And the LORD said unto Moses, Come up to me into the mount, and be there: and I will give thee tablets of stone, and a law, and commandments which I have written; that thou mayest teach them. 13 And Moses rose up, and his minister Joshua: and Moses went up into the mount of GOD.— First mention of the tablets in Exodus 24:12–13
The mount was covered by the cloud for six days, and on the seventh day Moses went into the midst of the cloud and was “in the mount forty days and forty nights.” And Moses said, “the LORD delivered unto me two tablets of stone written with the finger of GOD; and on them was written according to all the words, which the LORD spake with you in the mount out of the midst of the fire in the day of the assembly.” Before the full forty days expired, the children of Israel collectively decided that something had happened to Moses, and compelled Aaron to fashion a golden calf, and he “built an altar before it” and the people “worshipped” the calf.
After the full forty days, Moses and Joshua came down from the mountain with the tablets of stone: “And it came to pass, as soon as he came nigh unto the camp, that he saw the calf, and the dancing: and Moses’ anger waxed hot, and he cast the tablets out of his hands, and brake them beneath the mount.” After the events in chapters 32 and 33, the LORD told Moses, “Hew thee two tablets of stone like unto the first: and I will write upon these tablets the words that were in the first tablets, which thou brakest.” “And he wrote on the tablets, according to the first writing, the ten commandments, which the LORD spake unto you in the mount out of the midst of the fire in the day of the assembly: and the LORD gave them unto me.”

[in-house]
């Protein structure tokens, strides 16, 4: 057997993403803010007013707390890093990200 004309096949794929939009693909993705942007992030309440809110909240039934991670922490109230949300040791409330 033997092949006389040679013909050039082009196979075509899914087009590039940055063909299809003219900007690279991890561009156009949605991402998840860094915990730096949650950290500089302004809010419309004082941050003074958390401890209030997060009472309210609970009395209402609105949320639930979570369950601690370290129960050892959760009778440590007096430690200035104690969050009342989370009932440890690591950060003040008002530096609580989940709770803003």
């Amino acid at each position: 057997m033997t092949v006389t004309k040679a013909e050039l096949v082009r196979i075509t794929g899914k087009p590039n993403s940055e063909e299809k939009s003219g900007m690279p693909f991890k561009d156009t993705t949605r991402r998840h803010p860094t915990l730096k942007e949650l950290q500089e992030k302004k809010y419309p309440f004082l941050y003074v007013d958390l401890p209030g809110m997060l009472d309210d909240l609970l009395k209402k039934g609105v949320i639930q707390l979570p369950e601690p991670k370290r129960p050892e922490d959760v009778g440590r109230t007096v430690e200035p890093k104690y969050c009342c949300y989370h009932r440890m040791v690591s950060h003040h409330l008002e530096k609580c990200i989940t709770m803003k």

According to Jewish tradition, Exodus 20:1–17 constitutes GOD’s first recitation and inscription of the ten commandments on the two tablets, which Moses broke in anger with his rebellious nation, and were later rewritten on replacement stones and placed in the Ark of the Covenant; and Deuteronomy 5:4–20 consists of GOD’s re-telling of the Ten Commandments to the younger generation who were to enter the Promised Land. The passages in Exodus 20 and Deuteronomy 5 contain more than ten imperative statements, totalling 14 or 15 in all.
The Ten Commandments concern matters of fundamental importance in Judaism, Christianity and Islam: the greatest obligation (to worship only GOD), the greatest injury to a person (murder), the greatest injury to family bonds (adultery), the greatest injury to commerce and law (bearing false witness), the greatest inter-generational obligation (honour to parents), the greatest obligation to community (truthfulness), the greatest injury to moveable property (theft).
The Ten Commandments are written with room for varying interpretation, reflecting their role as a summary of fundamental principles. They are not as explicit or detailed as rules or many other biblical laws and commandments, because they provide guiding principles that apply universally, across changing circumstances. They do not specify punishments for their violation. Their precise import must be worked out in each separate situation.